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I know the coordinates of A, B and C.. I also know of a vector V originating from C..

I know that the vector intersects A and B, I just don't know how to find i.

Can anyone explain the steps involved in solving this problem?

Thanks alot.

share|improve this question
up vote 1 down vote accepted
i = C+kV
Lets call N the normal to the line A,B so N = [-(B-A).y, (B-A).x]
Also, for any point on the line:
(P-A)*N = 0       -- substitute from line 1 above:
(C+kV-A)*N = 0
(kV+C-A)*N = 0
kV*N + (C-A)*N = 0
kV*N = (A-C)*N
k = [(A-C)*N]/V*N
Now that we have k, plug it into line 1 above to get i.

Here I'm using * to represent dot product so expanding to regular multiplication:

k = ((A.x-C.x)*-(B.y-A.y) + (A.y-C.y)*(B.x-A.x)) / (V.x*-(B.y-A.y) + V.x*(B.x-A.x))
I.x = C.x + k*V.x
I.y = C.y + k*V.y

Unless I screwed something up....

share|improve this answer
Ah.. Dot products. They've been my savior before. – Kyle Feb 5 '10 at 21:30
I appreciate everyones help (alot!!), but I think this is what I needed, although I'm not 100% sure since I have not tested it. Thanks again. – Kyle Feb 5 '10 at 21:36
You did what I usually did and doubled up the same dimension at the last line (x). The likely culprit was probably copy & paste.. Ah, those can hurt! Obviously the last line should be C.y as you likely know. – Kyle Feb 5 '10 at 21:46
Worked like a charm. – Kyle Feb 5 '10 at 22:06
Good catch on the last line - Edited. Made it that far without error :-) – phkahler Feb 6 '10 at 15:11

If you know A and B, you know equation for the line AB, and you said you know V, so you can form the equation for Line V.... Well i is only point that satisfies both those equations.

Equation for Line AB:

  (bx-ax)(Y-ay) = (by-ay)(X-ax)

If you knpow the direction (or slope = m) of the vector, and any point that lies on the vector, then the equation of the line for vector V is

Y = mX = b

where m is the slope or direction of the line, and b is the y coordinate where it crosses thevertical y=axis (where X = 0)

if you know a point on the line (i.e., C = (s, t) then you solve for b by:

t = ms + b ==> b = t - ms,

so equation becomes

Y = mX + t-ms
share|improve this answer
In this case V is just a directional vector. I'm basically asking what equation(s) I would actually use to find intersect "i" given that direction from C. – Kyle Feb 5 '10 at 21:07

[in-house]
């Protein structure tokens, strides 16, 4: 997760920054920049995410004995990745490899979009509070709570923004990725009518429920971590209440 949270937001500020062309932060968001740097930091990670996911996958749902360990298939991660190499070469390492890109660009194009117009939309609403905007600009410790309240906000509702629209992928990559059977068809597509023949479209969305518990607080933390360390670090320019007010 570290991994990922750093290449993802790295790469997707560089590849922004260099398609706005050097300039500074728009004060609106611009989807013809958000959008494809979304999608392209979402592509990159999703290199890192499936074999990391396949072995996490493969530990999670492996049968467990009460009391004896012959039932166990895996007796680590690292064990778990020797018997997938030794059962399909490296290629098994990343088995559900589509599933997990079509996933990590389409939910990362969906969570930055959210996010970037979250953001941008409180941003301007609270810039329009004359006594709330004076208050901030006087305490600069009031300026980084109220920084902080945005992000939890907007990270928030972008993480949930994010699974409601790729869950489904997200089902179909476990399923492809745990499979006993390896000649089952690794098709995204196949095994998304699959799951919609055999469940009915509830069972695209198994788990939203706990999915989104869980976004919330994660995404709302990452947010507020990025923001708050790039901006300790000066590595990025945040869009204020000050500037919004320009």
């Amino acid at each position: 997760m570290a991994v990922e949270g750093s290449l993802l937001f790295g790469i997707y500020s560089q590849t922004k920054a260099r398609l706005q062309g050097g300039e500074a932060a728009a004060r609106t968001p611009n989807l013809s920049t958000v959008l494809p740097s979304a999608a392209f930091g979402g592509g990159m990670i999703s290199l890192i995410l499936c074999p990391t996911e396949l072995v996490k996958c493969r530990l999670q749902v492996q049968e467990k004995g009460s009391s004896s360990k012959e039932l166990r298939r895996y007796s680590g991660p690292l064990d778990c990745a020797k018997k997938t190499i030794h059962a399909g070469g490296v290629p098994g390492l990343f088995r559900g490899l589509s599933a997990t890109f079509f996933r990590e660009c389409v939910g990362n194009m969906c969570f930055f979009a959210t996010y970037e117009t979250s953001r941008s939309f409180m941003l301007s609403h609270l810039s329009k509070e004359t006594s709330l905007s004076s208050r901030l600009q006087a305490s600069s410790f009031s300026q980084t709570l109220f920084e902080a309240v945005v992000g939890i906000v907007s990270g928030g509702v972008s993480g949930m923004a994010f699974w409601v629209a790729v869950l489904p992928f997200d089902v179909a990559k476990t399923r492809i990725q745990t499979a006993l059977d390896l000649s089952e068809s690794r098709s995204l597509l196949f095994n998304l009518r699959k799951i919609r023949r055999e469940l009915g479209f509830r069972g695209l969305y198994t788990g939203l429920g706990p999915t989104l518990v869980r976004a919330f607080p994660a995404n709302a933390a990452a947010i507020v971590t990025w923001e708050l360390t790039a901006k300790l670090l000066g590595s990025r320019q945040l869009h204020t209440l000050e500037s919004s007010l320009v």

Obviously I realize you may have answered it already, but I'm not sure of what 'equations' you're referring to in your answer. – Kyle Feb 5 '10 at 21:08
if V is just a directional vector you can't solve this. You need to know not just the direction of the vector, but the point on C that it originates from (or any point that it goes through) The direction is the slope of the line m, and knowing any point on the line you can determine the equation of the line – Charles Bretana Feb 5 '10 at 21:19
It originates from C, that's it's origin. I appreciate your help on all this but I'm just not getting it. I can perceive better in step by step methodologies such as pseudo-code, C, or whatever. – Kyle Feb 5 '10 at 21:26
I had originally thought that I should somehow split this triangle into two right-triangles. From there I can see some trig solutions but I'm not exactly sure how to split it either.. – Kyle Feb 5 '10 at 21:27

Simple algebra. The hard part is often just writing down the basic equations, but once written down, the rest is easy.

Can you define a line that emanates from the point C = [c_x,c_y], and points along the vector V = [v_x,v_y]? A nice way to represent such a line is to use a parametric representation. Thus,

V(t) = C + t*V

In terms of the vector elements, we have it as

V(t) = [c_x + t*v_x, c_y + t*v_y]

Look at how this works. When t = 0, we get the point C back, but for any other value of t, we get some other point on the line.

How about the line segment that passes through A and B? One way to solve this problem would be to define a second line parametrically in the same fashion. Then solve for a system of two equations in two unknowns to find the intersection.

An easier approach is to look at the normal vector to the line segment AB. That vector is given as

N = [b_y - a_y , a_x - b_x]/sqrt((b_x - a_x)^2 + (b_y - a_y)^2)

Note that N is defined here to have a unit norm.

So now, when do we know if a point happens to lie along the line that connects A and B? This is easy now. That will happen when the dot product defined below is exactly zero.

dot(N,V(t) - A) = 0

Expand this, and solve for the parameter t. We can write it down using dot products.

t = dot(N,A-C)/dot(N,V)

Or, if you prefer,

t = (N_x*(a_x - c_x) + N_y*(a_y - c_y)) / (N_x*v_x + N_y*v_y))

And once we have t, substitute into the expression above for V(t). Lets see all of this work in practice. I'll pick some points A,B,C and a vector V.

A = [7, 3]
B = [2, 5]
C = [1, 0]

V = [1, 1]

Our normal vector N, after normalization, will look something like

N = [0.371390676354104, 0.928476690885259]

The line parameter, t, is then

t = 3.85714285714286

And we find the point of intersection as

C + t*V = [4.85714285714286, 3.85714285714286]

If you plot the points on a piece of paper it should all fit together, and all in only a few simple expressions.

share|improve this answer
Thanks a ton! Great work. – Kyle Feb 5 '10 at 22:25

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